“Carter, what did you find out?”
Carter had made several calls, mostly to the mountain. She’d sent his photo back to the mountain and biometrics had finally discovered an identity. Sergeant Franklyn Roberts been discharged on full disability nine years ago. He’d never completed his physical therapy or been fitted for any prosthetics. Since then, there had been no record of him anywhere.
“He’s not one of ours and he’s not NID. He used to be a marine. Best guess, he’s a mercenary, but I have no idea who he works for,” said Carter. “His name is Franklyn Roberts. Only one problem, Franklyn Roberts nearly died in Mogadishu in 1995. He lost his right leg above the knee and his right forearm in an explosion.”
“Carter, this man has all his limbs,” said O’Neill.
“I heard about this, but I never thought I’d see one,” said Rufus, coming over and rolling up both sleeves of the man’s heavy sweater. There was no sign of scars or anything to indicate he’d ever lost a limb.
“Heard about what?” asked O’Neill.
“Magical limb reattachment. You get everything back… in fact, sometimes you’re even better than before… only problem, usually… you have to sell your soul or enter the service of some powerful evil…”
“Sell your soul?” asked Jackson. “Are you serious?”
“He’s not wrong,” said Bobby. “All it takes is a visit to a crossroads demon…”
“A crossroads demon?” asked O’Neill. His tone dripped with derision.
“Know anyone who’s had a really smooth trip to the top? Anyone who had a miraculous recovery from something? Then, usually ten years later they’re dead… they’re just… gone?” asked Ellen.
“You mean like Robert Johnson?” asked Connor. “You really believe this crap? You gotta be kidding!”
“This from the guy with superhuman strength who can kill demons without a blessed weapon!” said Dean. “Dude, you’re a poster child for weirdness.”
“Thanks,” said Connor. “And hunting demons is so normal.”
“Somebody’s gotta do it,” said Dean, grinning.
“Why?” asked Connor. “I don’t see demons out there killing…” Sam gave Connor a pointed look. “Oh, never mind.”
Connor glared at Sam. Sam and Dean exchanged an amused look.
“People like you don’t see demons everywhere because people like us kill them,” said Bobby.
“Like you were coming to kill me?” asked Connor. “How many innocent people have you killed?”
“I don’t kill innocent people,” said Bobby. “We were gonna test you.”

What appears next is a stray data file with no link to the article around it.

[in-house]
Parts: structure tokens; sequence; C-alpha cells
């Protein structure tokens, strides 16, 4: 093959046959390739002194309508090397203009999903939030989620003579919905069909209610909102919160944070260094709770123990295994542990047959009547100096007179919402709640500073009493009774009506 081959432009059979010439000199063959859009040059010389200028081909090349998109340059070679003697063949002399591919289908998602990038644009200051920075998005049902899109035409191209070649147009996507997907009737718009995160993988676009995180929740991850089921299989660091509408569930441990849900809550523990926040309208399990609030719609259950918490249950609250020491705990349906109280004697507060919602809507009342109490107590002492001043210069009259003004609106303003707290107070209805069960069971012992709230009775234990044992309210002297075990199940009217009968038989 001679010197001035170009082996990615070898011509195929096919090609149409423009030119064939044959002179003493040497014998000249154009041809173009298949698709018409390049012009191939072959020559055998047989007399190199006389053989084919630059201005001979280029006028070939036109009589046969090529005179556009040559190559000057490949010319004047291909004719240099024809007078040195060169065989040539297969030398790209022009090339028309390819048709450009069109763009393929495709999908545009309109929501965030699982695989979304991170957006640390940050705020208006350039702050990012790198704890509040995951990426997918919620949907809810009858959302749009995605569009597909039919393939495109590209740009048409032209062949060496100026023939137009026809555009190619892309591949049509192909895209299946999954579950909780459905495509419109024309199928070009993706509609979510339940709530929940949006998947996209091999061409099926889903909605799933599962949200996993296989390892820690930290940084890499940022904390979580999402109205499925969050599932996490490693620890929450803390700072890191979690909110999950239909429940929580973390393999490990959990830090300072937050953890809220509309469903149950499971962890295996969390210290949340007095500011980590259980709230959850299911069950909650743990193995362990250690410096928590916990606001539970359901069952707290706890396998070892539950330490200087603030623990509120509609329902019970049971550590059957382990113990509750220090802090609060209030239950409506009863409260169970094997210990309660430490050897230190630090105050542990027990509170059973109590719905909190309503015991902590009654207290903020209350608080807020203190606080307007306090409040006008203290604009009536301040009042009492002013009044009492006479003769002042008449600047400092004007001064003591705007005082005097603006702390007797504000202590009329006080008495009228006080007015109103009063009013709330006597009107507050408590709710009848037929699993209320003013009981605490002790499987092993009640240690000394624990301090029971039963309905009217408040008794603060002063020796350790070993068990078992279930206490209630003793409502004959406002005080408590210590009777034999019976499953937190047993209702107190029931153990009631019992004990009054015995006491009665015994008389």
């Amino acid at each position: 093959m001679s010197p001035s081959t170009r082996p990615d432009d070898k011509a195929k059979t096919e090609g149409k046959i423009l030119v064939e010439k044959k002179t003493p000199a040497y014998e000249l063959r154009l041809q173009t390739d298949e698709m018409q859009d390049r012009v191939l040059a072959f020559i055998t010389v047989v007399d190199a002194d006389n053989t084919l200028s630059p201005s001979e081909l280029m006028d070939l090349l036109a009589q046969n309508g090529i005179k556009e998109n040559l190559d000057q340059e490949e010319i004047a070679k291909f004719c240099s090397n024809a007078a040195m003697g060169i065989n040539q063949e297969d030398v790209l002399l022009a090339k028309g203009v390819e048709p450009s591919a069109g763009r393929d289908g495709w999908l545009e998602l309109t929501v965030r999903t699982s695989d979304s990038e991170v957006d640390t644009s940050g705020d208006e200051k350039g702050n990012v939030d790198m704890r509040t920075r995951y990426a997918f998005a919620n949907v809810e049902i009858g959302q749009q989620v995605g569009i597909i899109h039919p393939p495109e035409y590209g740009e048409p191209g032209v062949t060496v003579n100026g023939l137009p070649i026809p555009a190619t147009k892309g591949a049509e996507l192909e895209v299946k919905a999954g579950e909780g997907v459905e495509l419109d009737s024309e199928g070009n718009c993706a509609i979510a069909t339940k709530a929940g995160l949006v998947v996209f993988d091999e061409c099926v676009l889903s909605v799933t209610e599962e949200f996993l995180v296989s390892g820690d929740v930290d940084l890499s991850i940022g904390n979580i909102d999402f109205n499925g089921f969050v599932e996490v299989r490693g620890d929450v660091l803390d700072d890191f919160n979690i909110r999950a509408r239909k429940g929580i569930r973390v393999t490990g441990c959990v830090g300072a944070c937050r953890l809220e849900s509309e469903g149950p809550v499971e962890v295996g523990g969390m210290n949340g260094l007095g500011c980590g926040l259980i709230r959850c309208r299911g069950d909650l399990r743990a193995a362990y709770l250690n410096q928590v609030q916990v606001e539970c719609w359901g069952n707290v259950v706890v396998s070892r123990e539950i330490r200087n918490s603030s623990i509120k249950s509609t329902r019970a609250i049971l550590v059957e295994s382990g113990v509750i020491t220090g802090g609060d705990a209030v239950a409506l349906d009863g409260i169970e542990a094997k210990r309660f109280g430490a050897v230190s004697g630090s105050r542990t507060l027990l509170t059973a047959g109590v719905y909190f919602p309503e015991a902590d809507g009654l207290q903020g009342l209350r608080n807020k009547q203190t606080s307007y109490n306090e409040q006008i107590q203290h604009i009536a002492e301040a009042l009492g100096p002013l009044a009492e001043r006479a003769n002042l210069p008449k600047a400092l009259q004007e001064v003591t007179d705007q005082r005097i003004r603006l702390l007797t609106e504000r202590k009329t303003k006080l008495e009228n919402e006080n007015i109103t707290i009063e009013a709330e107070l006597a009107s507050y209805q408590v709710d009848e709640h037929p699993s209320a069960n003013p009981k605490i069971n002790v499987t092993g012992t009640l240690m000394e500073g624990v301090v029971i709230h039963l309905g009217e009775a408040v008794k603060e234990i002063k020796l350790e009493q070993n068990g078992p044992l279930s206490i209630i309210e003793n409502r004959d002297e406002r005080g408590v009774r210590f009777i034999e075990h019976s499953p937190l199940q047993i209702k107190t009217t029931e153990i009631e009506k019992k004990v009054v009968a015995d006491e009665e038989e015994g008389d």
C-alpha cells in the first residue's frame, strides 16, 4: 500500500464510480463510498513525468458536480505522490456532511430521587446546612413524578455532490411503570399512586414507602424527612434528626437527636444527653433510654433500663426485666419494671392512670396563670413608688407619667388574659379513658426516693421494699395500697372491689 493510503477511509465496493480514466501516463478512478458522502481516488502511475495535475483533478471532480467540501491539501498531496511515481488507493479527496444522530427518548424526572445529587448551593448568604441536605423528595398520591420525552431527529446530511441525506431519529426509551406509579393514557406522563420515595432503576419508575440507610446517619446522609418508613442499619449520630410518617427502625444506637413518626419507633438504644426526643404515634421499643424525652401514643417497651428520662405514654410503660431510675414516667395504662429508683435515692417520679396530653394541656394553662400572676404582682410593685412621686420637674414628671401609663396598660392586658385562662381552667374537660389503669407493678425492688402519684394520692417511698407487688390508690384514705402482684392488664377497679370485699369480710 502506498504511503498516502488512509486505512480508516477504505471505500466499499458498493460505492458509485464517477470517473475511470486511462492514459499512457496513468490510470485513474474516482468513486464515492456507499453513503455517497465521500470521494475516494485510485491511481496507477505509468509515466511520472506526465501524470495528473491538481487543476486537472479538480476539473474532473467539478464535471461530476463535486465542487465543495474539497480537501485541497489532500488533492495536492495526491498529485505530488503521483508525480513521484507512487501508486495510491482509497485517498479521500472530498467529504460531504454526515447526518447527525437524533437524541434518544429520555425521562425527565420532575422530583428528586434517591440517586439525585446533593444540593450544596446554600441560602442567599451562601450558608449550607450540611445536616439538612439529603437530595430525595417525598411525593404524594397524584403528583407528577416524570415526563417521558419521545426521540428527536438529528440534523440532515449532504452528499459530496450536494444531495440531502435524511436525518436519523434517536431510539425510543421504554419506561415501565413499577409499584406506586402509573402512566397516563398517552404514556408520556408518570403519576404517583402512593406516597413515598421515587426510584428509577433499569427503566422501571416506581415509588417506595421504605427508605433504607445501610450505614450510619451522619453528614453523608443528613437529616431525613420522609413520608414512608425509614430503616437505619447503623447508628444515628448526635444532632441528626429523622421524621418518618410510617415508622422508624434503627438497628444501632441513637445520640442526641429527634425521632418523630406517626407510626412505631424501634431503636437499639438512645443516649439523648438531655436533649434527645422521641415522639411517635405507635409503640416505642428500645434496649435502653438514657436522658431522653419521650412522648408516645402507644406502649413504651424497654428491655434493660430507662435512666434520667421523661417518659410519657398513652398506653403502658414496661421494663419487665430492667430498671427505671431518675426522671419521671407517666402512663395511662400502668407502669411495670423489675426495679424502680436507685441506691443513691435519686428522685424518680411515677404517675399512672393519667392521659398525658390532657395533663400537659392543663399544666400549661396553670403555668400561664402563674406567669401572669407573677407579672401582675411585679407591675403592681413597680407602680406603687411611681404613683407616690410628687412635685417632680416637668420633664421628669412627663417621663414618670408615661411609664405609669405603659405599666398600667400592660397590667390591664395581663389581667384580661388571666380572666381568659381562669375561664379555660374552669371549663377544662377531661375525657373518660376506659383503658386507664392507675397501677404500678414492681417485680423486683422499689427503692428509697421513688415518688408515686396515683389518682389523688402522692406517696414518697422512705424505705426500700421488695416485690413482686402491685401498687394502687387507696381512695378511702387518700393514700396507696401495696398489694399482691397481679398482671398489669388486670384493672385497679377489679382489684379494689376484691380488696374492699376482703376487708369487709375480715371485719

“Right. Sam and Dean already tested me,” said Connor. “They made me drink holy water and stuck me with iron knives, silver knives and even made me walk on some kind of big circle thing on the floor.”
“You knew?” asked Dean.
“I heard you talking about it while I was in the shower… the devil’s trap, right?” said Connor.
“Shit,” said Dean.
“Why did you…” Sam began.
“I had to know if I was something evil,” said Connor shrugging.
“Oh Connor,” said Carter. “You’re not evil. We might not know where your… abilities come from, but I know evil.”
“Samantha is correct. I have encountered much evil. You are a unique individual. Nevertheless, I do not believe this makes you evil,” said Teal'c.
“You shouldn’t talk,” Dean directed his comment at Teal’c. “You’re not exactly normal either. What? Are you two part of some secret government program or something?”
O’Neill really did not like the direction the conversation had suddenly taken. These people were much too observant.
“Oh for the love of… don’t be insane! Just Stop! Stop this! You people are gonna get yourselves into a world of trouble some day if you haven’t already. Murray’s been part of my team for more than seven years and just because he speaks a little differently, that does not make him a demon. Just what the hell is wrong with you people?” asked O’Neill, obviously furious. “You’re unbelievable! I’ve had up to here with all this superstitious paranoid bullshit! Don’t you people get that we’re trying to help you? I have to tell you – right now – I’m inclined to turn all of you idiots over the cops and let them figure out where your friend is. Don’t tempt me.”
The hunters exchanged looks but said nothing.
“If you let us go, we’d find him,” said Bobby finally.
“Not gonna happen,” said O’Neill.
“So we’re your prisoners?” asked Ellen.
“Yup,” said O’Neill.
“That’s fucked up,” said Dean.
“You’re not a prisoner. You and your brother can leave any time you like,” said O’Neill, still clearly livid. He pointed to the door of Connor’s apartment. “Your father and these three were coming to attack Connor and we’re not letting them go until we get to the bottom of this mess. Your friends can cooperate or we can turn them over to the police. Are we clear?”
“Yes, sir,” said Dean.
“Crystal,” said Sam.
“So… How are we gonna get this merc bastard to talk?” said Dean, eager for a change of subject.
“We could try a spell,” said Bobby.
“A spell?” asked Carter. “Really?”
“A truth spell,” said Bobby.
“It won’t work on me,” said the man. “I’m immune to spells.”
“We can break whatever protection is on you,” said Bobby. “Search him, Dean. See if he has a hex bag or any tattoos…”
Dean rose and started going through the man’s clothing, exposing his arms and chest as well as he could without removing the cuffs.
“You believe him?” asked Jackson. “That he’s immune to spells?”
“If he deals with the supernatural. There are ways to protect yourself against spells, against possession…” said Bobby.
Ellen exposed a small but complex tattoo on her abdomen. Jackson was immediately fascinated.
“These… these are ancient symbols… pre-Christian pagan symbols… Sumerian, Enochian… You do know that Enochian symbols are just part of a 16th century cult, right?”